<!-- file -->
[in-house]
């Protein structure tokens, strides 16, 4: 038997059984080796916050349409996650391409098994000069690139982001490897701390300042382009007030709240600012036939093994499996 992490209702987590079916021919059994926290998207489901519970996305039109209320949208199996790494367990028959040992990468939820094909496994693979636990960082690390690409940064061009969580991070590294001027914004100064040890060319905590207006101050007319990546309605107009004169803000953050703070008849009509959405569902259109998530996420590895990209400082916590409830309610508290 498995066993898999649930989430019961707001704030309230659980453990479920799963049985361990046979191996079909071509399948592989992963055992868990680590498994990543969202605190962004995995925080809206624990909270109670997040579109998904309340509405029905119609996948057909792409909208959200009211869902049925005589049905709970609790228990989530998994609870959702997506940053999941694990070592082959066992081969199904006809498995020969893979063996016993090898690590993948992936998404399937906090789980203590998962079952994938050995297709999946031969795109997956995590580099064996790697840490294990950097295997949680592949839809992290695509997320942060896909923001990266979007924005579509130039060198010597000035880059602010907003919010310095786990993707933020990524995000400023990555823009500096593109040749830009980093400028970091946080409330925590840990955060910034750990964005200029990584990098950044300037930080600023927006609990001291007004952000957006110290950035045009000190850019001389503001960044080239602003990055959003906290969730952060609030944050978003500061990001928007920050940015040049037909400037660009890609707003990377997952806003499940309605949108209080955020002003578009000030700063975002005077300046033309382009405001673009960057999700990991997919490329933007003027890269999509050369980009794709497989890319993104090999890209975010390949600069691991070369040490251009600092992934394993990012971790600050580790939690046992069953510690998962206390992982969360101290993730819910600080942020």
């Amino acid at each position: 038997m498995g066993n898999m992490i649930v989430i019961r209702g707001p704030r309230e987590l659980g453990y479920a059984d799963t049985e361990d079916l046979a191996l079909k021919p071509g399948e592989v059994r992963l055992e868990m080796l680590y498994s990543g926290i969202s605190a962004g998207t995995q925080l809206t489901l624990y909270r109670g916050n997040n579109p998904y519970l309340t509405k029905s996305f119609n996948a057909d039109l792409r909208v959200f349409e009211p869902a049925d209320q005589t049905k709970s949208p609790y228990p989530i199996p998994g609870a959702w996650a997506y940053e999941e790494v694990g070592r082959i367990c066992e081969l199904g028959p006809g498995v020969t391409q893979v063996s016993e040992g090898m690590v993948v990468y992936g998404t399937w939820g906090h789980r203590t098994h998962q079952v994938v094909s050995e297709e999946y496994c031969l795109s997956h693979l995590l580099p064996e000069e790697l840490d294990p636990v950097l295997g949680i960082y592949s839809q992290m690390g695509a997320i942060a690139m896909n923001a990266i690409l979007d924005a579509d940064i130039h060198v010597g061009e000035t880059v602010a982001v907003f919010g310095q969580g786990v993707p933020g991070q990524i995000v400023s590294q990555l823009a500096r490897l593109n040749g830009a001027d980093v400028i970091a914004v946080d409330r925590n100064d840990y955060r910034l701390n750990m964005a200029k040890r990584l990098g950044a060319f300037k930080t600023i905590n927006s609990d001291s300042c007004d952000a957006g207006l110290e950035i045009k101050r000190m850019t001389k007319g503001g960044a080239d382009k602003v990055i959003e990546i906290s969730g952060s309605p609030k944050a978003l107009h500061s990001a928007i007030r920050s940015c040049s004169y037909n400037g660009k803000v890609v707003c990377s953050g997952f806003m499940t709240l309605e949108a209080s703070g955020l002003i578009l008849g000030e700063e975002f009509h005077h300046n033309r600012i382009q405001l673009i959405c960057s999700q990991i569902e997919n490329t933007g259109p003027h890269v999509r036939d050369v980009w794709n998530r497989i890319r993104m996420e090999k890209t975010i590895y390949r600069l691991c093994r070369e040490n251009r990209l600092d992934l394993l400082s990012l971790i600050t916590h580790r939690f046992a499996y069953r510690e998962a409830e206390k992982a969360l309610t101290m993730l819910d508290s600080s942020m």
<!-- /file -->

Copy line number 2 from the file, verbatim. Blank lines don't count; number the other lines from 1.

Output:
């Protein structure tokens, strides 16, 4: 038997059984080796916050349409996650391409098994000069690139982001490897701390300042382009007030709240600012036939093994499996 992490209702987590079916021919059994926290998207489901519970996305039109209320949208199996790494367990028959040992990468939820094909496994693979636990960082690390690409940064061009969580991070590294001027914004100064040890060319905590207006101050007319990546309605107009004169803000953050703070008849009509959405569902259109998530996420590895990209400082916590409830309610508290 498995066993898999649930989430019961707001704030309230659980453990479920799963049985361990046979191996079909071509399948592989992963055992868990680590498994990543969202605190962004995995925080809206624990909270109670997040579109998904309340509405029905119609996948057909792409909208959200009211869902049925005589049905709970609790228990989530998994609870959702997506940053999941694990070592082959066992081969199904006809498995020969893979063996016993090898690590993948992936998404399937906090789980203590998962079952994938050995297709999946031969795109997956995590580099064996790697840490294990950097295997949680592949839809992290695509997320942060896909923001990266979007924005579509130039060198010597000035880059602010907003919010310095786990993707933020990524995000400023990555823009500096593109040749830009980093400028970091946080409330925590840990955060910034750990964005200029990584990098950044300037930080600023927006609990001291007004952000957006110290950035045009000190850019001389503001960044080239602003990055959003906290969730952060609030944050978003500061990001928007920050940015040049037909400037660009890609707003990377997952806003499940309605949108209080955020002003578009000030700063975002005077300046033309382009405001673009960057999700990991997919490329933007003027890269999509050369980009794709497989890319993104090999890209975010390949600069691991070369040490251009600092992934394993990012971790600050580790939690046992069953510690998962206390992982969360101290993730819910600080942020």